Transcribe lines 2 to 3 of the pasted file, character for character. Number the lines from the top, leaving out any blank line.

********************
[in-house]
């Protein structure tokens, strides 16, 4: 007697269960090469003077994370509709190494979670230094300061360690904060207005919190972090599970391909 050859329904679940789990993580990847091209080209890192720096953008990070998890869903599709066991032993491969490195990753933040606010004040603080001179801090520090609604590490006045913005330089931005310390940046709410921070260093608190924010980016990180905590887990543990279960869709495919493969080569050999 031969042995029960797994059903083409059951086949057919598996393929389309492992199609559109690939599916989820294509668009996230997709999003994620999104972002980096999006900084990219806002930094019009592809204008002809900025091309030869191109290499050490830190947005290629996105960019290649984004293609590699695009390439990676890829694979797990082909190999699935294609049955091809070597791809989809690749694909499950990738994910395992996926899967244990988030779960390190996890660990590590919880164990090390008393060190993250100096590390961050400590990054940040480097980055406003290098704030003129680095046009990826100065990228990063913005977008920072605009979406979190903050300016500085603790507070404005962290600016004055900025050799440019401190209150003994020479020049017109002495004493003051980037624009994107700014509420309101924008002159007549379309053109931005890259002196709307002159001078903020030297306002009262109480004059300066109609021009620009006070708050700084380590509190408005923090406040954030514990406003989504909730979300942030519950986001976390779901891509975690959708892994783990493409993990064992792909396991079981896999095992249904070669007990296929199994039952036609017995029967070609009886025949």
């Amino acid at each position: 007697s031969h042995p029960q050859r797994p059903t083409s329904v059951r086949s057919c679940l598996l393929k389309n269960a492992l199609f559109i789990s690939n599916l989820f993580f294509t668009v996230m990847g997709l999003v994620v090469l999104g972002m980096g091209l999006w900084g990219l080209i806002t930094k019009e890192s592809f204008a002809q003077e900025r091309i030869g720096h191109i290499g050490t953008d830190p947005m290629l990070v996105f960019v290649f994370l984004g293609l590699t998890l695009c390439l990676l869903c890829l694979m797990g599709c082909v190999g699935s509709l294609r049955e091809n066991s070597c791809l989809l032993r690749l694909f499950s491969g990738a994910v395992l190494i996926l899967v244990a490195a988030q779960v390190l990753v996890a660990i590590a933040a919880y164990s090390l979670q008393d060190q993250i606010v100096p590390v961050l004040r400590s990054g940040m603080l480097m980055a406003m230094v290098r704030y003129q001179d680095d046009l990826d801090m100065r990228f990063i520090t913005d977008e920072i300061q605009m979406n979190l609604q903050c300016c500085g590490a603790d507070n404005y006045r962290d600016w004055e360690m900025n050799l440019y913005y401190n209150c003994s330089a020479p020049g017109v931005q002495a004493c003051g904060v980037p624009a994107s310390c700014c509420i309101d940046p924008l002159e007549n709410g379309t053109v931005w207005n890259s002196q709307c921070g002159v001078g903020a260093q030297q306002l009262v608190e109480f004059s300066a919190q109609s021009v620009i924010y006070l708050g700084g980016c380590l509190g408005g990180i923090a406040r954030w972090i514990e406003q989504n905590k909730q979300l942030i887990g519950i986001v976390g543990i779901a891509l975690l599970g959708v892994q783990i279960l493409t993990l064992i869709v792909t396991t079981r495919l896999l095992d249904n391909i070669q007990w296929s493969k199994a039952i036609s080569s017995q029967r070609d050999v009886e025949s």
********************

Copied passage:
């Protein structure tokens, strides 16, 4: 007697269960090469003077994370509709190494979670230094300061360690904060207005919190972090599970391909 050859329904679940789990993580990847091209080209890192720096953008990070998890869903599709066991032993491969490195990753933040606010004040603080001179801090520090609604590490006045913005330089931005310390940046709410921070260093608190924010980016990180905590887990543990279960869709495919493969080569050999 031969042995029960797994059903083409059951086949057919598996393929389309492992199609559109690939599916989820294509668009996230997709999003994620999104972002980096999006900084990219806002930094019009592809204008002809900025091309030869191109290499050490830190947005290629996105960019290649984004293609590699695009390439990676890829694979797990082909190999699935294609049955091809070597791809989809690749694909499950990738994910395992996926899967244990988030779960390190996890660990590590919880164990090390008393060190993250100096590390961050400590990054940040480097980055406003290098704030003129680095046009990826100065990228990063913005977008920072605009979406979190903050300016500085603790507070404005962290600016004055900025050799440019401190209150003994020479020049017109002495004493003051980037624009994107700014509420309101924008002159007549379309053109931005890259002196709307002159001078903020030297306002009262109480004059300066109609021009620009006070708050700084380590509190408005923090406040954030514990406003989504909730979300942030519950986001976390779901891509975690959708892994783990493409993990064992792909396991079981896999095992249904070669007990296929199994039952036609017995029967070609009886025949």
């Amino acid at each position: 007697s031969h042995p029960q050859r797994p059903t083409s329904v059951r086949s057919c679940l598996l393929k389309n269960a492992l199609f559109i789990s690939n599916l989820f993580f294509t668009v996230m990847g997709l999003v994620v090469l999104g972002m980096g091209l999006w900084g990219l080209i806002t930094k019009e890192s592809f204008a002809q003077e900025r091309i030869g720096h191109i290499g050490t953008d830190p947005m290629l990070v996105f960019v290649f994370l984004g293609l590699t998890l695009c390439l990676l869903c890829l694979m797990g599709c082909v190999g699935s509709l294609r049955e091809n066991s070597c791809l989809l032993r690749l694909f499950s491969g990738a994910v395992l190494i996926l899967v244990a490195a988030q779960v390190l990753v996890a660990i590590a933040a919880y164990s090390l979670q008393d060190q993250i606010v100096p590390v961050l004040r400590s990054g940040m603080l480097m980055a406003m230094v290098r704030y003129q001179d680095d046009l990826d801090m100065r990228f990063i520090t913005d977008e920072i300061q605009m979406n979190l609604q903050c300016c500085g590490a603790d507070n404005y006045r962290d600016w004055e360690m900025n050799l440019y913005y401190n209150c003994s330089a020479p020049g017109v931005q002495a004493c003051g904060v980037p624009a994107s310390c700014c509420i309101d940046p924008l002159e007549n709410g379309t053109v931005w207005n890259s002196q709307c921070g002159v001078g903020a260093q030297q306002l009262v608190e109480f004059s300066a919190q109609s021009v620009i924010y006070l708050g700084g980016c380590l509190g408005g990180i923090a406040r954030w972090i514990e406003q989504n905590k909730q979300l942030i887990g519950i986001v976390g543990i779901a891509l975690l599970g959708v892994q783990i279960l493409t993990l064992i869709v792909t396991t079981r495919l896999l095992d249904n391909i070669q007990w296929s493969k199994a039952i036609s080569s017995q029967r070609d050999v009886e025949s």